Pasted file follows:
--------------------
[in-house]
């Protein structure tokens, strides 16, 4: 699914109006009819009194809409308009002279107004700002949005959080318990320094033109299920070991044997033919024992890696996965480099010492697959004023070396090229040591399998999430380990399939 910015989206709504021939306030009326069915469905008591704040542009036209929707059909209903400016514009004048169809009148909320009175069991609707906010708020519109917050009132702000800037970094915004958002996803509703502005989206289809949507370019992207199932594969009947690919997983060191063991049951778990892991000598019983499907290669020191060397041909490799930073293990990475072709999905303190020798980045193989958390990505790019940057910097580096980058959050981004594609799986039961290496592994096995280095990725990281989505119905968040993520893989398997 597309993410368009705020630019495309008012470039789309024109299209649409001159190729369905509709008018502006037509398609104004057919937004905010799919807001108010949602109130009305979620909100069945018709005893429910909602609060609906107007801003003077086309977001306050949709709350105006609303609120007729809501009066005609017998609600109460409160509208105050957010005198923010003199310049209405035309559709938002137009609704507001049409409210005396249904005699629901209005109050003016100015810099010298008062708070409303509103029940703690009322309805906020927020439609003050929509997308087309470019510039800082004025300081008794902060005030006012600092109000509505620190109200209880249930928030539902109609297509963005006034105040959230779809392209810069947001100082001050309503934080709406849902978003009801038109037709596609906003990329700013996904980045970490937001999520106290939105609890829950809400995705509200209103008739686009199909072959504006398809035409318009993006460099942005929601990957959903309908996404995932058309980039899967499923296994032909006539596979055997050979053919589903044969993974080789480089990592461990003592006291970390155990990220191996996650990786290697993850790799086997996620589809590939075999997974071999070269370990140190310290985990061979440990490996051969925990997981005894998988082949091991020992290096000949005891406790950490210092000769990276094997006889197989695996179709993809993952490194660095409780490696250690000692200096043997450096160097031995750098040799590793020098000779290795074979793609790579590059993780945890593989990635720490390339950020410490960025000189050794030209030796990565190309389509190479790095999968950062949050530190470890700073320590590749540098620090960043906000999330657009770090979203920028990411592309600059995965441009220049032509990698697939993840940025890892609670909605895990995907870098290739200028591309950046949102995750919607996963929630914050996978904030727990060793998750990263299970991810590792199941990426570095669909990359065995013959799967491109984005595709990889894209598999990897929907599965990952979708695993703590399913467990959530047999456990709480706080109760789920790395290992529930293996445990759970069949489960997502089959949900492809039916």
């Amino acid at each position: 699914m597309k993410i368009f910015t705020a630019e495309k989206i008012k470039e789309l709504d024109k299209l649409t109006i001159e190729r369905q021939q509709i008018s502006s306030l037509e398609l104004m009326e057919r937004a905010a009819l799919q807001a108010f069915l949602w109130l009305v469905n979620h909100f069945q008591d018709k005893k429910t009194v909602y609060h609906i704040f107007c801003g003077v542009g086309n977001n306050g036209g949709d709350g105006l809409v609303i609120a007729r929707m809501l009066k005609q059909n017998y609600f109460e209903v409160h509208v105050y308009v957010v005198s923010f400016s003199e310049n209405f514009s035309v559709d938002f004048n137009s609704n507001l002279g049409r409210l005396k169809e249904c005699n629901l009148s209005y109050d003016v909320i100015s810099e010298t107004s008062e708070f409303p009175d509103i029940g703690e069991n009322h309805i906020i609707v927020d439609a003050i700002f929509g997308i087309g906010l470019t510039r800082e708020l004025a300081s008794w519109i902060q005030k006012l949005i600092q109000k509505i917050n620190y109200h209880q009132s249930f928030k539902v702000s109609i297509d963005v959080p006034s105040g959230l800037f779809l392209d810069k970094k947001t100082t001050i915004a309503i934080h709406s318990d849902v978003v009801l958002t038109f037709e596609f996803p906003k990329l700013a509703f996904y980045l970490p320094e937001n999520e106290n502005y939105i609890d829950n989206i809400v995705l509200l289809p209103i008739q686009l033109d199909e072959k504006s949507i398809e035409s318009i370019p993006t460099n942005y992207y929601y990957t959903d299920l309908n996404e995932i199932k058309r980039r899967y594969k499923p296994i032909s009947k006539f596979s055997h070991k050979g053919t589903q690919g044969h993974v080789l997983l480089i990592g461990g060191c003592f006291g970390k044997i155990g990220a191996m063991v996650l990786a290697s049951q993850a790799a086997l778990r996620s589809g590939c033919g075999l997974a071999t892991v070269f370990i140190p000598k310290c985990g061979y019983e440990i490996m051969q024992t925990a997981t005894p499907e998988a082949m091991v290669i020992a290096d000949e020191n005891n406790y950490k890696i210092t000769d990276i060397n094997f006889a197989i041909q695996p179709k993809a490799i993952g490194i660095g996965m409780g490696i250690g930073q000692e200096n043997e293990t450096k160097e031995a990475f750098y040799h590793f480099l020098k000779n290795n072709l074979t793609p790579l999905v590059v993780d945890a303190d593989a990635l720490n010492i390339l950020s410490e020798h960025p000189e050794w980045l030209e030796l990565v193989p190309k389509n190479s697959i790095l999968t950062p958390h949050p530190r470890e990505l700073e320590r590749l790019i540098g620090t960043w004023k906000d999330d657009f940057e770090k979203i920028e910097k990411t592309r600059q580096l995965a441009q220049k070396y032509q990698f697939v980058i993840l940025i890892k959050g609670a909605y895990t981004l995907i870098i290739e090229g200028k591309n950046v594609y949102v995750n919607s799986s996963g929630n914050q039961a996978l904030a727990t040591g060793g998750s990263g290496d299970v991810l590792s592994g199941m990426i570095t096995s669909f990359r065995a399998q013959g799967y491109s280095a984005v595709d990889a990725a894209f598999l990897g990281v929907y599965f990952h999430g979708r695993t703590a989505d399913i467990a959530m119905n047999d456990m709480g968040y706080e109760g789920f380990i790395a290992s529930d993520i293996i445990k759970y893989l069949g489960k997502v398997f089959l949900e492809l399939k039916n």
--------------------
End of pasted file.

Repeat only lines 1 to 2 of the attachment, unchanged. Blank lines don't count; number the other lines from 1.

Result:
[in-house]
């Protein structure tokens, strides 16, 4: 699914109006009819009194809409308009002279107004700002949005959080318990320094033109299920070991044997033919024992890696996965480099010492697959004023070396090229040591399998999430380990399939 910015989206709504021939306030009326069915469905008591704040542009036209929707059909209903400016514009004048169809009148909320009175069991609707906010708020519109917050009132702000800037970094915004958002996803509703502005989206289809949507370019992207199932594969009947690919997983060191063991049951778990892991000598019983499907290669020191060397041909490799930073293990990475072709999905303190020798980045193989958390990505790019940057910097580096980058959050981004594609799986039961290496592994096995280095990725990281989505119905968040993520893989398997 597309993410368009705020630019495309008012470039789309024109299209649409001159190729369905509709008018502006037509398609104004057919937004905010799919807001108010949602109130009305979620909100069945018709005893429910909602609060609906107007801003003077086309977001306050949709709350105006609303609120007729809501009066005609017998609600109460409160509208105050957010005198923010003199310049209405035309559709938002137009609704507001049409409210005396249904005699629901209005109050003016100015810099010298008062708070409303509103029940703690009322309805906020927020439609003050929509997308087309470019510039800082004025300081008794902060005030006012600092109000509505620190109200209880249930928030539902109609297509963005006034105040959230779809392209810069947001100082001050309503934080709406849902978003009801038109037709596609906003990329700013996904980045970490937001999520106290939105609890829950809400995705509200209103008739686009199909072959504006398809035409318009993006460099942005929601990957959903309908996404995932058309980039899967499923296994032909006539596979055997050979053919589903044969993974080789480089990592461990003592006291970390155990990220191996996650990786290697993850790799086997996620589809590939075999997974071999070269370990140190310290985990061979440990490996051969925990997981005894998988082949091991020992290096000949005891406790950490210092000769990276094997006889197989695996179709993809993952490194660095409780490696250690000692200096043997450096160097031995750098040799590793020098000779290795074979793609790579590059993780945890593989990635720490390339950020410490960025000189050794030209030796990565190309389509190479790095999968950062949050530190470890700073320590590749540098620090960043906000999330657009770090979203920028990411592309600059995965441009220049032509990698697939993840940025890892609670909605895990995907870098290739200028591309950046949102995750919607996963929630914050996978904030727990060793998750990263299970991810590792199941990426570095669909990359065995013959799967491109984005595709990889894209598999990897929907599965990952979708695993703590399913467990959530047999456990709480706080109760789920790395290992529930293996445990759970069949489960997502089959949900492809039916």